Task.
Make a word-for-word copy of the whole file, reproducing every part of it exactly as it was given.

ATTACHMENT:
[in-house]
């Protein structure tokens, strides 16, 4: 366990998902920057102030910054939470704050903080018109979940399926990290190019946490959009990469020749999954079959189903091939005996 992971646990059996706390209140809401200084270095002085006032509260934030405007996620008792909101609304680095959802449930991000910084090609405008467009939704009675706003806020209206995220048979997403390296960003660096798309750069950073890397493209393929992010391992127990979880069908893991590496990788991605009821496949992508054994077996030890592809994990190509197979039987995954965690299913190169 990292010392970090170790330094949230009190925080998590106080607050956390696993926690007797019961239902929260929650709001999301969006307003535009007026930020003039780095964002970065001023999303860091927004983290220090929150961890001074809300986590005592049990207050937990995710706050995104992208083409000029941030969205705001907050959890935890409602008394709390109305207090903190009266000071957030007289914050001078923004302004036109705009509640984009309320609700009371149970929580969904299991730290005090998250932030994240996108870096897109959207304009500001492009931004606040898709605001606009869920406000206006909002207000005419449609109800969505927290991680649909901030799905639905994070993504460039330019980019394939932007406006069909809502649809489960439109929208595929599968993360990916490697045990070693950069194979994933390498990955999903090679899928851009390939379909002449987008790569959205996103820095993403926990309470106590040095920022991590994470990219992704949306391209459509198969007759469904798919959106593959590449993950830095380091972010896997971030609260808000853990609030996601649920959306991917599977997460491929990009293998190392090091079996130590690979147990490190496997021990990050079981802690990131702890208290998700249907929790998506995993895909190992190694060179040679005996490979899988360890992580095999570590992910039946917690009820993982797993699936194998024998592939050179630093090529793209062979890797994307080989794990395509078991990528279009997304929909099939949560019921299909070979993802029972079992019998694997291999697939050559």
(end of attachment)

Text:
[in-house]
């Protein structure tokens, strides 16, 4: 366990998902920057102030910054939470704050903080018109979940399926990290190019946490959009990469020749999954079959189903091939005996 992971646990059996706390209140809401200084270095002085006032509260934030405007996620008792909101609304680095959802449930991000910084090609405008467009939704009675706003806020209206995220048979997403390296960003660096798309750069950073890397493209393929992010391992127990979880069908893991590496990788991605009821496949992508054994077996030890592809994990190509197979039987995954965690299913190169 990292010392970090170790330094949230009190925080998590106080607050956390696993926690007797019961239902929260929650709001999301969006307003535009007026930020003039780095964002970065001023999303860091927004983290220090929150961890001074809300986590005592049990207050937990995710706050995104992208083409000029941030969205705001907050959890935890409602008394709390109305207090903190009266000071957030007289914050001078923004302004036109705009509640984009309320609700009371149970929580969904299991730290005090998250932030994240996108870096897109959207304009500001492009931004606040898709605001606009869920406000206006909002207000005419449609109800969505927290991680649909901030799905639905994070993504460039330019980019394939932007406006069909809502649809489960439109929208595929599968993360990916490697045990070693950069194979994933390498990955999903090679899928851009390939379909002449987008790569959205996103820095993403926990309470106590040095920022991590994470990219992704949306391209459509198969007759469904798919959106593959590449993950830095380091972010896997971030609260808000853990609030996601649920959306991917599977997460491929990009293998190392090091079996130590690979147990490190496997021990990050079981802690990131702890208290998700249907929790998506995993895909190992190694060179040679005996490979899988360890992580095999570590992910039946917690009820993982797993699936194998024998592939050179630093090529793209062979890797994307080989794990395509078991990528279009997304929909099939949560019921299909070979993802029972079992019998694997291999697939050559």